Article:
But its a handsome cabinet. I’m very pleased with it. Closer inspection does reveal some crumbling edges here and there. Its sporting DC Fix on the sides, and I’d like to figure out why this was done and if I can do a better job at some point and give it a better restore.

Midway Omega Race cabaret!

So the usual process had to take place to get it upstairs to the arcade room.

Got everything stripped out to reduce the weight and got it up the stairs
Took the opportunity to give the insides a good clean. It needed it
There’s a lot going on inside. Everything is compact and crammed in.
The cabinet came with the original PCB, which needs repairing, but meantime its running the super reliable Omega Race FPGA board which accurately emulates the original game
A close up of the control panel. Great artwork on this
All put back together and 100% working!

I wouldn’t mind betting this is the only Omega Race cabaret over here on these shores, and there’s probably very few in total here in Europe in total (it was actually distributed in Germany by Wulff)- so its a rare beast and I’m delighted to be able to add it to the collection!

So there you have it. Super pleased with the new cab. I’d like to get to it in the summer and give it a full strip down, clean and restore. There’s a lot to do here, but meantime its fully playable and I’m enjoying the gameplay!

It’ll be a couple of months, but I’ll be sure to document any restoration work here on the blog of course, so keep an eye out for that.

Thanks for checking in this week.


8 Comments Add yours

  1. Mark Hoepfl says:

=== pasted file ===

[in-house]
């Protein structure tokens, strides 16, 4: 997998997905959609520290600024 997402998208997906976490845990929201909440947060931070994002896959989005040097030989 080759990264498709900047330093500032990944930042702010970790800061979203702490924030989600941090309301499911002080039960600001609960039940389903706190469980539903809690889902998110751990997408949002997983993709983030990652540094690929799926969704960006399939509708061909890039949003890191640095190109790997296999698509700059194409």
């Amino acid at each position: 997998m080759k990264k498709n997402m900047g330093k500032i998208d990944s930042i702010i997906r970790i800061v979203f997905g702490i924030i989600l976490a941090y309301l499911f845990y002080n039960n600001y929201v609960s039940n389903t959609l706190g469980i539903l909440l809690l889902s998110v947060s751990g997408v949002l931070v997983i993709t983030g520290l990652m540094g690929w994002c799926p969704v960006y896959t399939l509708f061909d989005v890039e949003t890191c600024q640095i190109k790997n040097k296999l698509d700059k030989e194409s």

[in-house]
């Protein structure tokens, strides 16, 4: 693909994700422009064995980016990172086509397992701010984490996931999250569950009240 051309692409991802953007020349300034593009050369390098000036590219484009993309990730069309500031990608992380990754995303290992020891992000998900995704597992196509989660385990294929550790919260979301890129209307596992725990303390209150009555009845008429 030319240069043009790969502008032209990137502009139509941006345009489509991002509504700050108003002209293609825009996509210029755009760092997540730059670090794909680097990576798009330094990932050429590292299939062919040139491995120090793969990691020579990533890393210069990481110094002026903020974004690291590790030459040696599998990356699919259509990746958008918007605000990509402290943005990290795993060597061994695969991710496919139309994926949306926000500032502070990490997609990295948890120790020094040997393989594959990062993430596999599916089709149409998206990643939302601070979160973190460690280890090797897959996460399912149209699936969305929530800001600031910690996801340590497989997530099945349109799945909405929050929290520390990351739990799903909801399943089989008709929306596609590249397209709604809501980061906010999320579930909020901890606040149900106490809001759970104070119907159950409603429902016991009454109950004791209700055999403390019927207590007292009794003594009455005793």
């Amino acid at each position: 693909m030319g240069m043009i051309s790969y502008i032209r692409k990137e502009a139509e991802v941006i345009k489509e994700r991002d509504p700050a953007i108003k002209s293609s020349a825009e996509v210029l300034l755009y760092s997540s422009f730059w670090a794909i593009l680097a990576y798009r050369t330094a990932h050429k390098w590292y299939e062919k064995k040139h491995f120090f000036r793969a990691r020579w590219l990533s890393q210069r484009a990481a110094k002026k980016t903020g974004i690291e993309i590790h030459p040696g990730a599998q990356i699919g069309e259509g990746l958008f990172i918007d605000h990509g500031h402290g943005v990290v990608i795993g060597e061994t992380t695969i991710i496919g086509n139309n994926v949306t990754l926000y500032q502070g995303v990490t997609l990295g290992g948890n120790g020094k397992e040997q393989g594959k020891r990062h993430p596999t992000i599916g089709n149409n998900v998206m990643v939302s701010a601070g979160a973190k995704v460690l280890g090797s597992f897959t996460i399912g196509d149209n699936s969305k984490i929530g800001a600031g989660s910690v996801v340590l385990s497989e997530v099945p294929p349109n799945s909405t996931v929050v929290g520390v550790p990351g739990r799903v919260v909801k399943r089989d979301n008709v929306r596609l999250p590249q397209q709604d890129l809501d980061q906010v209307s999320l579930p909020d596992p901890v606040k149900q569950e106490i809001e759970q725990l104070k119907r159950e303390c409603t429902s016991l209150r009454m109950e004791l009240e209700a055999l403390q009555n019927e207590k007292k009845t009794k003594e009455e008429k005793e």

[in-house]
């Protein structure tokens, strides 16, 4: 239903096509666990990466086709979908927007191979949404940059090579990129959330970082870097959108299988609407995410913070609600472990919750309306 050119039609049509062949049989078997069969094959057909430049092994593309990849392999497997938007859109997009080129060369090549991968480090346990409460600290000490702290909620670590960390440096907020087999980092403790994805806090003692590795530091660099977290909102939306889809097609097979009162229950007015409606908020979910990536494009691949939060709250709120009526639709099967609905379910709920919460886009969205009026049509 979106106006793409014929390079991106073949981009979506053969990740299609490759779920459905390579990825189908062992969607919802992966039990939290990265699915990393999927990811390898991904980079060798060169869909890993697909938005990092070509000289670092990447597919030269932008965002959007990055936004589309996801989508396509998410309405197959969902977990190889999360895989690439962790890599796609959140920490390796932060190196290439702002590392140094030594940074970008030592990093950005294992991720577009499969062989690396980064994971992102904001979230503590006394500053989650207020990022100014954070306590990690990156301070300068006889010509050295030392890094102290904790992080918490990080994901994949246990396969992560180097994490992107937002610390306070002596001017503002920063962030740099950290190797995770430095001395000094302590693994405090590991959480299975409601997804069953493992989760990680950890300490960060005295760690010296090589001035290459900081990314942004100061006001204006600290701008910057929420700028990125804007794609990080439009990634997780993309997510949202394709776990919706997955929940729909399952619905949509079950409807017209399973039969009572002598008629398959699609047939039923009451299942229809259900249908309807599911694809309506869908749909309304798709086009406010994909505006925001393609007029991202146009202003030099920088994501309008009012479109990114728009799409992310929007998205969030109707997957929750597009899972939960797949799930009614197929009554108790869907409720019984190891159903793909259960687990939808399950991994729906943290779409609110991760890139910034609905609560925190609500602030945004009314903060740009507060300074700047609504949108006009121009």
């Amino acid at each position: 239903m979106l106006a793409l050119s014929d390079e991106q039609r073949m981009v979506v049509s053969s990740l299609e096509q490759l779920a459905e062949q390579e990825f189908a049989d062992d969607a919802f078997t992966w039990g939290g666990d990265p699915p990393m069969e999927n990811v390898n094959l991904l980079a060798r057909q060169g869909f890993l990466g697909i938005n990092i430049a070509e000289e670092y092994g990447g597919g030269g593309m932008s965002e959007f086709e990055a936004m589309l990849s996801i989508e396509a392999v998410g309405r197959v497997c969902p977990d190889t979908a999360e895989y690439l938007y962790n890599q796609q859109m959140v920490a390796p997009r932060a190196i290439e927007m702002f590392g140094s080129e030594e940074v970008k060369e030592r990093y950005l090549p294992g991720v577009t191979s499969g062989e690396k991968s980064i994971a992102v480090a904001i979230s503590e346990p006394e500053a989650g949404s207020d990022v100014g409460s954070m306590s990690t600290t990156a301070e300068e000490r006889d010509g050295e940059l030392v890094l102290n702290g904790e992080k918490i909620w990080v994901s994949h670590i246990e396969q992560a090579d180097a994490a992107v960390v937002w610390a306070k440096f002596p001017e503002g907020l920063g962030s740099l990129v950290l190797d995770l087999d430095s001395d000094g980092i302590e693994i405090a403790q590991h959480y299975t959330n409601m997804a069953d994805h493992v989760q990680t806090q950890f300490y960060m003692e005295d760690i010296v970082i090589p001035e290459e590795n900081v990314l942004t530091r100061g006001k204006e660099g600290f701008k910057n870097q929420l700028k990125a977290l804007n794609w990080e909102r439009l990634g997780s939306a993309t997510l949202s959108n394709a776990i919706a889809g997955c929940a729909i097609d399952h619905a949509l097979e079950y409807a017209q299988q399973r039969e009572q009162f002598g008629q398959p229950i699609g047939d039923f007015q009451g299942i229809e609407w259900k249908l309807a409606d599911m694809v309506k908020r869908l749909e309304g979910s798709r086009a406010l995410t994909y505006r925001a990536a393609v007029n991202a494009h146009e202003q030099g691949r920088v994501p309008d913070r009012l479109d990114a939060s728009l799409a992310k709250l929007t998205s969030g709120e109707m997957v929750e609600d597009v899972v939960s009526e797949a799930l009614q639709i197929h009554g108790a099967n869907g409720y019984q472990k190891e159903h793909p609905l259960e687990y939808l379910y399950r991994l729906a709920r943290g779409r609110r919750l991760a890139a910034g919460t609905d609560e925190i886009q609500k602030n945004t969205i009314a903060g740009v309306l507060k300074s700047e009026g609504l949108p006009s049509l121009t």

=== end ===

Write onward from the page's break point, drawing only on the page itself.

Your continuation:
Hi Tony

    Awesome story

    Here is a recent Australian arcade doco I sure you and your friends will love. Just came out. It’s excellent.

    Cheers Mark



  2. Lappan says:

    There’s nothing like the year 2003 labelled as the far future to emphasise how long ago this machine, and my misspent youth, are.

    Liked by 2 people

  3. ieure says:

    The back door may or may not have broken, but the panel over it on the outside is factory. It’s to provide clearance for the monitor, which would interfere with a flat door. Similar to the bubble on Midway minis (and some uprights, like Gorf and Wizard of Wor) with a vertical monitor, but much smaller, since the horizontal vector doesn’t stick out as much.


  4. Gareth Flaneur says:

    I saw this in the arcade in Clevedon, Somerset in the early 80s – it was there for a while, probably years. So maybe it did get a UK release.


  5. James says:

    I played Omega Race back in the early ’80s at Leicester Forest East Services on the M1. They also had a Death Race that was never turned on and a working Mr Do’s Castle which I went there to play at nights after finishing shifts in a nearby hotel.


  6. Faust says:

    I remember seeing this game quite a few times as a kid. I wasn’t very good at it, but it was fun. I think this was a bit of an odd release too. Games were moving towards color monitors and controls were moving more towards joysticks. The black and white screen made it look like a 70s game when it was up against other games from that year like Defender, Galaga, etc.


  7. discogod says:

    Shipley’s Amusements in Stourport-on-Severn (arcade heaven back in the day) had one of these cabs at least until the late 1980s. It was amongst a row of older cabs at the back of the arcade, most of which were broken or switched off. They all disappeared when the arcade was cut in half and a bowling alley added around 1990.

    Liked by 1 person

  8. Chance says:

    Really Enjoyed the Aussie arcade doc that Mark linked to. Thanks for that! Omega Race is great, cabarets are great, perfect match! I played the cockpit at Galloping Ghost last summer and it was amazing. Not nearly as big as I had thought it would be.

    Liked by 1 person